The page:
Liberal ministers not in contempt over gas-plant docs
Cabinet ministers believed their false statements to be true at the time, Speaker rules
The Canadian Press
Posted: Mar 5, 2013 12:22 PM ET
Last Updated: Mar 5, 2013 4:44 PM ET
Liberal cabinet ministers Tuesday escaped one of two contempt motions over the release of documents on cancelled gas plants in Oakville and Mississauga when the Speaker ruled they did not intentionally mislead the legislature.
It's clear then-energy minister Chris Bentley and other Liberals were wrong last September to insist all gas plant documents had been released when another 20,000 pages turned up in October, said Speaker Dave Levac.
"While this sequence of events certainly demonstrates that some statements were incorrect when they were made, I accept that they were believed to be true at the time, not made with the intention of misleading the house," Levac said in his ruling.
"There is no evidence before me that would support a contrary opinion. I find that a prima facie case of contempt on the basis that a member has deliberately misled the house has not been established."
Liberal house leader John Milloy was pleased the Speaker had found no intention to mislead the legislature over the release of the gas plant documents.
"It was just the circumstances of the different events caught up with us, and certainly myself and Chris Bentley corrected the record at the first opportunity back in October," said Milloy.
Tories say ruling a 'technicality'
The Progressive Conservatives said the Liberals got off on a "technicality" because it's very difficult to prove a member has misled the legislature on purpose.
"They did mislead the house, but the threshold for proving that they intentionally misled the house is very, very high and has only been met a couple times in parliamentary history," said PC house leader Jim Wilson.
"So I guess we weren't surprised, but were somewhat disappointed."
The Tories had actually filed two contempt motions against the Liberals last fall — one for claiming all the gas plant documents had been released and the other for refusing to comply with a committee request to release the documents in the first place.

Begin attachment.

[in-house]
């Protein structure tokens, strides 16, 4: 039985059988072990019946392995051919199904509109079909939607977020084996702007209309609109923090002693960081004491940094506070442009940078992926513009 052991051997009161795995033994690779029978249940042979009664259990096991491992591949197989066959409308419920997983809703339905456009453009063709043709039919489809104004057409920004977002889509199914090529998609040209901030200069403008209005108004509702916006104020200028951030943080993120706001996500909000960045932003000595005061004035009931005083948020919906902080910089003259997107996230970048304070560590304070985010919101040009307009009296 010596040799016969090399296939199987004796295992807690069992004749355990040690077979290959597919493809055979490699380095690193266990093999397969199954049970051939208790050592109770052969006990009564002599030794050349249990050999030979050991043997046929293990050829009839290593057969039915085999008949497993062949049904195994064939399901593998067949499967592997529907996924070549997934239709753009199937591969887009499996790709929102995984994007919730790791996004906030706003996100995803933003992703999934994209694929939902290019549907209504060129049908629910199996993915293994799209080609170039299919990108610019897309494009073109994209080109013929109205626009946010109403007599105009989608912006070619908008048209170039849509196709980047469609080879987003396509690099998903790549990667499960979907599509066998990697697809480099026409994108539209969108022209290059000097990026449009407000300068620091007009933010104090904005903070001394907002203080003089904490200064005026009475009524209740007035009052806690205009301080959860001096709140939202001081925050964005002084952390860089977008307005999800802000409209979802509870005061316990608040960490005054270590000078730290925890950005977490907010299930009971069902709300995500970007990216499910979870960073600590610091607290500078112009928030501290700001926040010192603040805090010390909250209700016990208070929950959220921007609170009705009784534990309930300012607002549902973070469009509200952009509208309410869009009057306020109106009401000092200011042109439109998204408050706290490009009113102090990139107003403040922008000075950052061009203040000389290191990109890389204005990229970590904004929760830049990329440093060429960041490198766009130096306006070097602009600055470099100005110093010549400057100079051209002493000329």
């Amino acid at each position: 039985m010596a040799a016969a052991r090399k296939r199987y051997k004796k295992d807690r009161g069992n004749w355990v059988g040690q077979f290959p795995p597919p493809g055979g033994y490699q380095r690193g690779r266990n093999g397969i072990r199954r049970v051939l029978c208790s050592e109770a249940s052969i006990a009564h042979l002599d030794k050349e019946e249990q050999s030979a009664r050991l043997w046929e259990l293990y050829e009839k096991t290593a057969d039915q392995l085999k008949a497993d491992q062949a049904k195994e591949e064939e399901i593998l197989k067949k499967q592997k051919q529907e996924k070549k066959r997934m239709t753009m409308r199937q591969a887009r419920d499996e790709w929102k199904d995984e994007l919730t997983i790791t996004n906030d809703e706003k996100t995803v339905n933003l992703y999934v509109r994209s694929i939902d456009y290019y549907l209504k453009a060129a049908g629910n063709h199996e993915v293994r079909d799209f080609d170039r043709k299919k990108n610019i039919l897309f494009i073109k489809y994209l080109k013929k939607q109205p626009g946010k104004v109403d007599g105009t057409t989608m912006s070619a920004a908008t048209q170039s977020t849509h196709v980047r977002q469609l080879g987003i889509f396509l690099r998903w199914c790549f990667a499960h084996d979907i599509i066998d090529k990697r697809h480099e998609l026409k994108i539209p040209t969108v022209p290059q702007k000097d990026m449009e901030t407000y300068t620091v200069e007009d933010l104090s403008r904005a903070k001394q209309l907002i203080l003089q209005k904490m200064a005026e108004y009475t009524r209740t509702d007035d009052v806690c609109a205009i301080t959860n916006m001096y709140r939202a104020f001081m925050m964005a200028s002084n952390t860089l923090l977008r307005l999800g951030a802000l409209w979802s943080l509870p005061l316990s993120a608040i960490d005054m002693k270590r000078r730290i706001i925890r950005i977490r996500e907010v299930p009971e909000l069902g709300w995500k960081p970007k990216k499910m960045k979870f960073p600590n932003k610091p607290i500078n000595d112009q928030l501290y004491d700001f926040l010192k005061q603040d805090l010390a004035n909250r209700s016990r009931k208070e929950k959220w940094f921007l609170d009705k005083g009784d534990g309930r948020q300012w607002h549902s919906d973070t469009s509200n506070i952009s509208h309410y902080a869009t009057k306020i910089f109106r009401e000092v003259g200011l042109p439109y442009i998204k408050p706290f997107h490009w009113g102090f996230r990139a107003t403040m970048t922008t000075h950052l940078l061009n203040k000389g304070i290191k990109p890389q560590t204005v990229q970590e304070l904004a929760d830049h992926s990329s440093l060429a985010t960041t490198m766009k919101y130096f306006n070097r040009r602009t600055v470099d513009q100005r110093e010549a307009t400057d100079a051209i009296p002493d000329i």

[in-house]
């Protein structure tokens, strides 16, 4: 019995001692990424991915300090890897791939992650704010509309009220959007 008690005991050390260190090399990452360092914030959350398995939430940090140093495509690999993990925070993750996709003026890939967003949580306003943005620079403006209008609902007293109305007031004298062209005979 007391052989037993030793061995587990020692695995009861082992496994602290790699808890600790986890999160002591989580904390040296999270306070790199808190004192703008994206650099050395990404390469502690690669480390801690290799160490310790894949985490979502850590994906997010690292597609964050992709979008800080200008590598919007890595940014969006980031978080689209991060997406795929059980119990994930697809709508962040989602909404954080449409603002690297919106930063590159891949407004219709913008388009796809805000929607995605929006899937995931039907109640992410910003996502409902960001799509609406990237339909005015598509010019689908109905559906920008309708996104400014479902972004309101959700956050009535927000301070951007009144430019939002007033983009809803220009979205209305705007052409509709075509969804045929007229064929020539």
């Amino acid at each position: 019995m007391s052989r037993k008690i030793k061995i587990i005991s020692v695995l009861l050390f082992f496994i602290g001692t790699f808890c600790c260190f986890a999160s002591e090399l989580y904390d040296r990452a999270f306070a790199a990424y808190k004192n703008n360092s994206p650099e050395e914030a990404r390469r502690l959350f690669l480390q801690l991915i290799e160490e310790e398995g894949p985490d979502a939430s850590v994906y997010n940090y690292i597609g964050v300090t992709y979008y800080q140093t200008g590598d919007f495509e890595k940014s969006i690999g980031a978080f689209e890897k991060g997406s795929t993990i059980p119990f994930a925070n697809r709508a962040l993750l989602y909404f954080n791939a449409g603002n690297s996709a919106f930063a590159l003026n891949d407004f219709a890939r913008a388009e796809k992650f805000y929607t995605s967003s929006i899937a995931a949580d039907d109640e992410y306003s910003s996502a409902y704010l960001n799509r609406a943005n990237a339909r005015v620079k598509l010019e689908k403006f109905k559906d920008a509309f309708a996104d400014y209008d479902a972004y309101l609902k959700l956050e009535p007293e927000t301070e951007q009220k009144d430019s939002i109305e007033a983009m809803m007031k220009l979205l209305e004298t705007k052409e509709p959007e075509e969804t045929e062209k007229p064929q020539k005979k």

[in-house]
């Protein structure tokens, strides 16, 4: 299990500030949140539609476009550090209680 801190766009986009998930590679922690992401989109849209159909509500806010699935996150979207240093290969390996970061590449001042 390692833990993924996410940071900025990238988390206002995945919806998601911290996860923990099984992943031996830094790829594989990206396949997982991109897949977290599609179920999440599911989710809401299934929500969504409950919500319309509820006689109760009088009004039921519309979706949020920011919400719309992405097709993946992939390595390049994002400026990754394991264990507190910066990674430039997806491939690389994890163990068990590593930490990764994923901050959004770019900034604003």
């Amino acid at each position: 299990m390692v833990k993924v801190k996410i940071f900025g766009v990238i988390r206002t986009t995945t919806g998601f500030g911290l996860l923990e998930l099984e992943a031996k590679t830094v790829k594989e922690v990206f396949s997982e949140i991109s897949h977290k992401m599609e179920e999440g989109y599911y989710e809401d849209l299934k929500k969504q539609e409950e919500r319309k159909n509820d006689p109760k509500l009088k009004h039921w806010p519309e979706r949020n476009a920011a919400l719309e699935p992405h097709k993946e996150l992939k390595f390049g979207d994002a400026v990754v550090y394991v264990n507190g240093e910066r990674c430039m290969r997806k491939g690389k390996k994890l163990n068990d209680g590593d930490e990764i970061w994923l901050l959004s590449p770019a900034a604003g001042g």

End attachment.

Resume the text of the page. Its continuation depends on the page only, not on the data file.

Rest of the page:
Both motions died when Dalton McGuinty prorogued the legislature Oct. 15 and announced his retirement, but were refiled by the Opposition when the house resumed sitting last month under new Premier Kathleen Wynne.
Meanwhile, the legislature's justice committee will investigate the original contempt motion regarding the release of the gas plant documents, where the Speaker had ruled last fall that there was a "prima facie breach of privilege."
After several days of infighting over an offer from Wynne to let the committee broaden its probe to include all aspects of the gas plant cancellations, not just the release of documents, the opposition agreed to the proposal.
"I hope that they do more than a witch hunt, and I hope they actually look at the issues and clear the air on some of the questions that have been raised," said Milloy.
Tories had wanted second committee
The Tories had been worried the Liberals were trying to "water down" the contempt motion by broadening the committee's mandate, even though they wanted a second committee to investigate the exact same things, but eventually agreed to the change.
"We took the last few days to dot our i's and cross our t's because we don't trust these fellows whatsoever in terms of producing documents, producing people or producing the things that the committee may want," said Wilson.
"We're satisfied now that the motion should allow us to do pretty much everything and anything we want, including pursuing the contempt motion."
The partisan fighting over the committee's mandate and the bitter debates on contempt last fall are proof the entire issue of the gas plant cancellations should go before a public inquiry, said NDP Leader Andrea Horwath.
"I fear we're seeing a play out of exactly what happened last time, which is this becomes a political football and there's politicization of the process that slows things down and creates delays," said Horwath.
"For us, the important thing is to get the answers for the people."
The Tories and New Democrats believe the cost of the gas plant cancellations will be much higher than the $230 million the Liberals claim, and are convinced there are still more documents that have not been made public.
Wynne has admitted cancelling the gas plants was a political decision by the Liberal campaign team.
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